The stick zither with a single resonator is attested from the 7th century on a lintel of Sambor Prei Kuk preserved in the National Museum of Cambodia, on a high-relief of the Phnom Chisor (11th century) and on a bas-relief in the north gallery of Angkor Wat (16th century).
About the zither of the bas-relief of Sambor Prei Kuk (picture 1), the resonator rests on the chest of the musician. For that of the north gallery of Angkor Wat (photo 3) the sculptor had the concern to show the details of the instrument: peg and string. This is why the instrument is represented in profile. However, if we visualize the zither in its true position of playing, the resonator takes place on the chest of the musician and the angle formed by the instrument in relation to the character is conformed both to the model of the 7th century and to contemporary practices.
The sculpture reveals anything about the material used to make the neck. It may be assumed that there were made of wood or bamboo. However, the inscription of Prasat Komphus (K.669) at the end of the 7th c. tell us that the temple received nine zithers made of a metal in copper alloy and another covered with gold.
The resonators are of variable sizes. Two local materials could be used: the coconut and the calabash. The latter, of the genus Lagenaria, is a herbaceous creeping plant of the family Curcurbitaceae. Information published by French ethnomusicologist Jacques Brunet during 1960s reports that it grew naturally in the Cardamom forest. There are various forms, but it is probably the piriform fruits that composed the resonator of zithers. If one refers to current practices, the calabashes are dried, cut to size, hollowed out, sometimes decorated by etching and then attached to the neck.
The material making up the strings is unknown, but if we refer to ethnology, some are made of vegetable fibers. However, the use of the hose or silk cannot be ruled out. As to metal, which is the most suitable material for obtaining a clear and powerful sound, we don't know if there existed in those ancient periods bronze or brass strings sufficiently fine to sound and resistant enough to withstand the tension. We carried out tests with silk ropes of different diameters on a contemporary ksae diev. There is no more difficulty in generating the harmonics than with a metal string, but the sound lacks clarity, duration and power, which leads us to think that the musicians used metal strings, perhaps made of brass, as is still the case today in Cambodia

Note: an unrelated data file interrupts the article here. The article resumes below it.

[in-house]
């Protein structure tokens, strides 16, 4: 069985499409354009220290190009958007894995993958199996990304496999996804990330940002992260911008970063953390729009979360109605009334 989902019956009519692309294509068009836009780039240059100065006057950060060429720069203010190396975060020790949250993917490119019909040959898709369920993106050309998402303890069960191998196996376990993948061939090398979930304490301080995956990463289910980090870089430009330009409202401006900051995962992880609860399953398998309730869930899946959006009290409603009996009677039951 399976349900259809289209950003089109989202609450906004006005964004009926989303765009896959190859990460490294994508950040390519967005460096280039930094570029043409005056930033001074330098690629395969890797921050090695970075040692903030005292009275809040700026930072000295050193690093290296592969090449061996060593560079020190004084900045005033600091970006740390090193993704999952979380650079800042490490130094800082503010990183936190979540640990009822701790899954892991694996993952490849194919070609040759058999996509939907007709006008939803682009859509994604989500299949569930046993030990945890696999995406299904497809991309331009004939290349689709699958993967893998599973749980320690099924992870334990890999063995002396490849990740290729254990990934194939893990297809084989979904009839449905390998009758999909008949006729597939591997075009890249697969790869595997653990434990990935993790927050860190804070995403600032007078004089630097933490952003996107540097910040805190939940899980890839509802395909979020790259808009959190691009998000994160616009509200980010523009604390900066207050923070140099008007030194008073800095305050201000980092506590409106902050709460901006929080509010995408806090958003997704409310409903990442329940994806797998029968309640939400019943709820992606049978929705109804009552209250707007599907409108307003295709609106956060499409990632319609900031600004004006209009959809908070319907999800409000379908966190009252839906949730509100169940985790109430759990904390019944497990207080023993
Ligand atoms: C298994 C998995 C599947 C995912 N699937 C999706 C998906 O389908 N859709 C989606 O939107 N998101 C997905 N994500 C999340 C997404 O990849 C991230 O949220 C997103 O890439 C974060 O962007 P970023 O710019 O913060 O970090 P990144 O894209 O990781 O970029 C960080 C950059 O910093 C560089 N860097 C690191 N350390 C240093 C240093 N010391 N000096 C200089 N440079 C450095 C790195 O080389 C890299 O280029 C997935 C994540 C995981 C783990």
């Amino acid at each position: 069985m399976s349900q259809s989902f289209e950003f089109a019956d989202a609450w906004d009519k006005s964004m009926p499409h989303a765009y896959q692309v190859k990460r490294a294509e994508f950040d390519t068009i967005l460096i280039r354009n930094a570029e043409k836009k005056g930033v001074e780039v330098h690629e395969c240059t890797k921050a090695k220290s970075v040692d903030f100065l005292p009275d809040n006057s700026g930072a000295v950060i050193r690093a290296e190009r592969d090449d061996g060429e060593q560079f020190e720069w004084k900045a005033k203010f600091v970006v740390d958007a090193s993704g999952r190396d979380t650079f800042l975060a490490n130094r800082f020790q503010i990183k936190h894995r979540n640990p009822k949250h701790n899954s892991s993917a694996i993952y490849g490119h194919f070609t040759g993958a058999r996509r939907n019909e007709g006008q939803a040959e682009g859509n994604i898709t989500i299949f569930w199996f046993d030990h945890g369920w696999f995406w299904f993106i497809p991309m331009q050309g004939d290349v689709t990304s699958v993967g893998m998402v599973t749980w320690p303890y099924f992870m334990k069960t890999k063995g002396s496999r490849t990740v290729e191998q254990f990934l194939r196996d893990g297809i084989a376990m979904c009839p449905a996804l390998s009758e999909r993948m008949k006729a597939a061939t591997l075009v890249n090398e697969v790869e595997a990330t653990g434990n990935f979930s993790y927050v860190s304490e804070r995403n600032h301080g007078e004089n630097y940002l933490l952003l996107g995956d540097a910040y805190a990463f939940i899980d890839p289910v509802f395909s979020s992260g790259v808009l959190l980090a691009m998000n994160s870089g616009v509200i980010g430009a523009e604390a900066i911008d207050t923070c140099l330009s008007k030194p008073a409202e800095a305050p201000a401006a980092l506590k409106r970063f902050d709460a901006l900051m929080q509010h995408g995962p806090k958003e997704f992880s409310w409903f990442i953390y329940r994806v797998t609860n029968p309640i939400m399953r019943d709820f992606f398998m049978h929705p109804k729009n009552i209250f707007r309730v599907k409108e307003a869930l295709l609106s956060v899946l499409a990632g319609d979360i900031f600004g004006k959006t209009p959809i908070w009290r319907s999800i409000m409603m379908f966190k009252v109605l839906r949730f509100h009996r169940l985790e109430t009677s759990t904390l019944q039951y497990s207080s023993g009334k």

Various terms appear in epigraphy to designate zither from 7th to 10th century:
The monochord stick zither with a single resonator is called ksae diev or khsae muoy that means 'one string'.
Its practice was already rarefied in the 1960s and it had almost disappeared after the Khmer Rouge revolution, period as most of the musicians were exterminated. Thanks to the tenacity of Master Sok Duch, several musicians of the younger generation can now ensure its sustainability. You can listen here one of the best of them: Sinat Nhok.
A such zither with two to seven strings is also played in Thailand. It is called phin pia or phin phia.